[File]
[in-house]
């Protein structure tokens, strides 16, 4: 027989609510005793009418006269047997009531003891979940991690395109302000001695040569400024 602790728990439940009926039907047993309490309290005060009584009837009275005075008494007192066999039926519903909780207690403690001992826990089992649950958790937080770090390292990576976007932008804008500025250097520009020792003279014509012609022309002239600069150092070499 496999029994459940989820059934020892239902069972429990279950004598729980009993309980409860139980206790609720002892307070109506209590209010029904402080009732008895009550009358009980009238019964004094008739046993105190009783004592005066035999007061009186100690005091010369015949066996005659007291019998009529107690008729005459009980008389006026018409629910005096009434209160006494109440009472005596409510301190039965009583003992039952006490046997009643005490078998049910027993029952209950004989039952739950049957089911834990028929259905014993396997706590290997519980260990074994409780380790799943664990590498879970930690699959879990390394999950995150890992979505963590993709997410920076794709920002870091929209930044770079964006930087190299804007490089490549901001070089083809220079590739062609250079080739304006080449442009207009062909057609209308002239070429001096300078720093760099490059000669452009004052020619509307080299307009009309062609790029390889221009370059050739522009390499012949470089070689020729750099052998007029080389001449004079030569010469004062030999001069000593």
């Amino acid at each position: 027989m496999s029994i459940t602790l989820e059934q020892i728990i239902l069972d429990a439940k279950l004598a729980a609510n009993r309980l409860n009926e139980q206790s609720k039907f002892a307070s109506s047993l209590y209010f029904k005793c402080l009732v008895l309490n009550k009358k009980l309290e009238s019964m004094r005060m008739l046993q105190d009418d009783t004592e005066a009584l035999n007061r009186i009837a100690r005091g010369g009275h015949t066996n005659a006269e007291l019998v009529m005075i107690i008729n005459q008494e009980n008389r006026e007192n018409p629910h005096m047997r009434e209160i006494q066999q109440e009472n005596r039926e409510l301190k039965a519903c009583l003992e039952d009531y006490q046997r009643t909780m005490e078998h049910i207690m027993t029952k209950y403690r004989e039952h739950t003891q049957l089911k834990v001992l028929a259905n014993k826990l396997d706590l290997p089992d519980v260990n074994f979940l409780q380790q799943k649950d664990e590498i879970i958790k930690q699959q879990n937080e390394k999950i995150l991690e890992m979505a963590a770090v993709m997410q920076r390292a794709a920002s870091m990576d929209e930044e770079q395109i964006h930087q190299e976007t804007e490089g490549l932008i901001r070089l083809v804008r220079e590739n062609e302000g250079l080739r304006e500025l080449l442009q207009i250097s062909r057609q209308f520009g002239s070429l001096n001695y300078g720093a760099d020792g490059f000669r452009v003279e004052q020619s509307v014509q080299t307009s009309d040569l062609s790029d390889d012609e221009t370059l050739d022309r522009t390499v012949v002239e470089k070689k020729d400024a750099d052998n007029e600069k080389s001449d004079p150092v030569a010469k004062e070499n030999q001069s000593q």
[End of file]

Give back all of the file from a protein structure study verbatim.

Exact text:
[in-house]
């Protein structure tokens, strides 16, 4: 027989609510005793009418006269047997009531003891979940991690395109302000001695040569400024 602790728990439940009926039907047993309490309290005060009584009837009275005075008494007192066999039926519903909780207690403690001992826990089992649950958790937080770090390292990576976007932008804008500025250097520009020792003279014509012609022309002239600069150092070499 496999029994459940989820059934020892239902069972429990279950004598729980009993309980409860139980206790609720002892307070109506209590209010029904402080009732008895009550009358009980009238019964004094008739046993105190009783004592005066035999007061009186100690005091010369015949066996005659007291019998009529107690008729005459009980008389006026018409629910005096009434209160006494109440009472005596409510301190039965009583003992039952006490046997009643005490078998049910027993029952209950004989039952739950049957089911834990028929259905014993396997706590290997519980260990074994409780380790799943664990590498879970930690699959879990390394999950995150890992979505963590993709997410920076794709920002870091929209930044770079964006930087190299804007490089490549901001070089083809220079590739062609250079080739304006080449442009207009062909057609209308002239070429001096300078720093760099490059000669452009004052020619509307080299307009009309062609790029390889221009370059050739522009390499012949470089070689020729750099052998007029080389001449004079030569010469004062030999001069000593």
């Amino acid at each position: 027989m496999s029994i459940t602790l989820e059934q020892i728990i239902l069972d429990a439940k279950l004598a729980a609510n009993r309980l409860n009926e139980q206790s609720k039907f002892a307070s109506s047993l209590y209010f029904k005793c402080l009732v008895l309490n009550k009358k009980l309290e009238s019964m004094r005060m008739l046993q105190d009418d009783t004592e005066a009584l035999n007061r009186i009837a100690r005091g010369g009275h015949t066996n005659a006269e007291l019998v009529m005075i107690i008729n005459q008494e009980n008389r006026e007192n018409p629910h005096m047997r009434e209160i006494q066999q109440e009472n005596r039926e409510l301190k039965a519903c009583l003992e039952d009531y006490q046997r009643t909780m005490e078998h049910i207690m027993t029952k209950y403690r004989e039952h739950t003891q049957l089911k834990v001992l028929a259905n014993k826990l396997d706590l290997p089992d519980v260990n074994f979940l409780q380790q799943k649950d664990e590498i879970i958790k930690q699959q879990n937080e390394k999950i995150l991690e890992m979505a963590a770090v993709m997410q920076r390292a794709a920002s870091m990576d929209e930044e770079q395109i964006h930087q190299e976007t804007e490089g490549l932008i901001r070089l083809v804008r220079e590739n062609e302000g250079l080739r304006e500025l080449l442009q207009i250097s062909r057609q209308f520009g002239s070429l001096n001695y300078g720093a760099d020792g490059f000669r452009v003279e004052q020619s509307v014509q080299t307009s009309d040569l062609s790029d390889d012609e221009t370059l050739d022309r522009t390499v012949v002239e470089k070689k020729d400024a750099d052998n007029e600069k080389s001449d004079p150092v030569a010469k004062e070499n030999q001069s000593q």